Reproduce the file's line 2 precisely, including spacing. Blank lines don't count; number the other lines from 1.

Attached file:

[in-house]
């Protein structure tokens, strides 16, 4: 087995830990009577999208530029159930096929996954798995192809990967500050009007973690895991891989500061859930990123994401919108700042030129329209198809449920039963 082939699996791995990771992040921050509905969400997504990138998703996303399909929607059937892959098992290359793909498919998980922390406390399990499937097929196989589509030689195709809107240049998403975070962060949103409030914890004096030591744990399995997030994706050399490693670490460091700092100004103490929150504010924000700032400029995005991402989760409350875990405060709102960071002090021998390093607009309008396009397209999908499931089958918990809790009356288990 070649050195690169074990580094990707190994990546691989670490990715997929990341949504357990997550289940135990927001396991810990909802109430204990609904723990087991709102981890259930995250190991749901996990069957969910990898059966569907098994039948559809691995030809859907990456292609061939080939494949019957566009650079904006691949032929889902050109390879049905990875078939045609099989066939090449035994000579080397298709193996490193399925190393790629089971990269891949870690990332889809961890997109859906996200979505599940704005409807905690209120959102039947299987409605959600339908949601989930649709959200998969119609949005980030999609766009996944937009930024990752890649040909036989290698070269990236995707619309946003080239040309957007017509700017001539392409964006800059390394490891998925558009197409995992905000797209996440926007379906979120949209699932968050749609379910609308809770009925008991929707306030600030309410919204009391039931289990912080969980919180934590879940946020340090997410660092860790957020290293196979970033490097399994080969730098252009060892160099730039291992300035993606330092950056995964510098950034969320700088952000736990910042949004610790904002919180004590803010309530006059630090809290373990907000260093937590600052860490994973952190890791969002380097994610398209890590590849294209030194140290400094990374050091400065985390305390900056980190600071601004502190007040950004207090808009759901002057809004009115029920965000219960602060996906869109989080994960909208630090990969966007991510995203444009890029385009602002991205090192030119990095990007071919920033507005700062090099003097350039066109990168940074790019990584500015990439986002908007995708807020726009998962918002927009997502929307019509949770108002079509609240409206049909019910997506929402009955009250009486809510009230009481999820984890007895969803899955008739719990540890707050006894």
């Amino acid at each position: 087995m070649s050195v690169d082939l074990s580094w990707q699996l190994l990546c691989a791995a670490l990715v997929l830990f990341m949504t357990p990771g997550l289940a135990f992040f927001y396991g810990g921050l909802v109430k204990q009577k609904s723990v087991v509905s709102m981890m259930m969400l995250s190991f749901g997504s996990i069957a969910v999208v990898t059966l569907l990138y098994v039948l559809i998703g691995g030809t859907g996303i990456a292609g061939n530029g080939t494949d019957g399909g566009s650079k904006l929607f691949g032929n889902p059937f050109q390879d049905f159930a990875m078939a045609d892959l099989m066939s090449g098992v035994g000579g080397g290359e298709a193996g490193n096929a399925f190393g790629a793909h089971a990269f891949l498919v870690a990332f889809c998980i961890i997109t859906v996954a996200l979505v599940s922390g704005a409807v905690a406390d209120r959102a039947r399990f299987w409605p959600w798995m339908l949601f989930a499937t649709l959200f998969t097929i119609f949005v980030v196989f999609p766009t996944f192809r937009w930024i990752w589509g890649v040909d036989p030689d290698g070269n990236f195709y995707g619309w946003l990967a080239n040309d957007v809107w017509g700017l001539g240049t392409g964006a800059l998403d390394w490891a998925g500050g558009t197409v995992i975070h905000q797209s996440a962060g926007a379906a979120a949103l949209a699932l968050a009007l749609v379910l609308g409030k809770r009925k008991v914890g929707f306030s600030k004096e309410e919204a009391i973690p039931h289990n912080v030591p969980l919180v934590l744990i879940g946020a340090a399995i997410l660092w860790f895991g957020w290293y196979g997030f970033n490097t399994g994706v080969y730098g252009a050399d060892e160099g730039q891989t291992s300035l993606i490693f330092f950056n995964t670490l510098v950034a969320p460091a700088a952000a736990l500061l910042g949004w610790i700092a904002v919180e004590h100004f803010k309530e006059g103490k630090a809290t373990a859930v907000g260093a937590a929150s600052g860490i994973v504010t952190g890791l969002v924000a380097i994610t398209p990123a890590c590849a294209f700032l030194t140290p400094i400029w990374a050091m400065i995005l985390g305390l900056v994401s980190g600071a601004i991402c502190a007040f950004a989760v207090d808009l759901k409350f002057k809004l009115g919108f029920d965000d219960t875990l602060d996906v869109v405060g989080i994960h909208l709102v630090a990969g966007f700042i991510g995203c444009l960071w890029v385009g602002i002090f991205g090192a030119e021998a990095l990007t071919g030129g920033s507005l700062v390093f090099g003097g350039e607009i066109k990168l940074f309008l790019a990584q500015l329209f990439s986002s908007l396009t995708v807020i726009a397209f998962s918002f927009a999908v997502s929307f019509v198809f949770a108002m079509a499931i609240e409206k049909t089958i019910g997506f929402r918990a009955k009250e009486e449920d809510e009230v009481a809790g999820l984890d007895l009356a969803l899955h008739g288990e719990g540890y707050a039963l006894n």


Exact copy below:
């Protein structure tokens, strides 16, 4: 087995830990009577999208530029159930096929996954798995192809990967500050009007973690895991891989500061859930990123994401919108700042030129329209198809449920039963 082939699996791995990771992040921050509905969400997504990138998703996303399909929607059937892959098992290359793909498919998980922390406390399990499937097929196989589509030689195709809107240049998403975070962060949103409030914890004096030591744990399995997030994706050399490693670490460091700092100004103490929150504010924000700032400029995005991402989760409350875990405060709102960071002090021998390093607009309008396009397209999908499931089958918990809790009356288990 070649050195690169074990580094990707190994990546691989670490990715997929990341949504357990997550289940135990927001396991810990909802109430204990609904723990087991709102981890259930995250190991749901996990069957969910990898059966569907098994039948559809691995030809859907990456292609061939080939494949019957566009650079904006691949032929889902050109390879049905990875078939045609099989066939090449035994000579080397298709193996490193399925190393790629089971990269891949870690990332889809961890997109859906996200979505599940704005409807905690209120959102039947299987409605959600339908949601989930649709959200998969119609949005980030999609766009996944937009930024990752890649040909036989290698070269990236995707619309946003080239040309957007017509700017001539392409964006800059390394490891998925558009197409995992905000797209996440926007379906979120949209699932968050749609379910609308809770009925008991929707306030600030309410919204009391039931289990912080969980919180934590879940946020340090997410660092860790957020290293196979970033490097399994080969730098252009060892160099730039291992300035993606330092950056995964510098950034969320700088952000736990910042949004610790904002919180004590803010309530006059630090809290373990907000260093937590600052860490994973952190890791969002380097994610398209890590590849294209030194140290400094990374050091400065985390305390900056980190600071601004502190007040950004207090808009759901002057809004009115029920965000219960602060996906869109989080994960909208630090990969966007991510995203444009890029385009602002991205090192030119990095990007071919920033507005700062090099003097350039066109990168940074790019990584500015990439986002908007995708807020726009998962918002927009997502929307019509949770108002079509609240409206049909019910997506929402009955009250009486809510009230009481999820984890007895969803899955008739719990540890707050006894």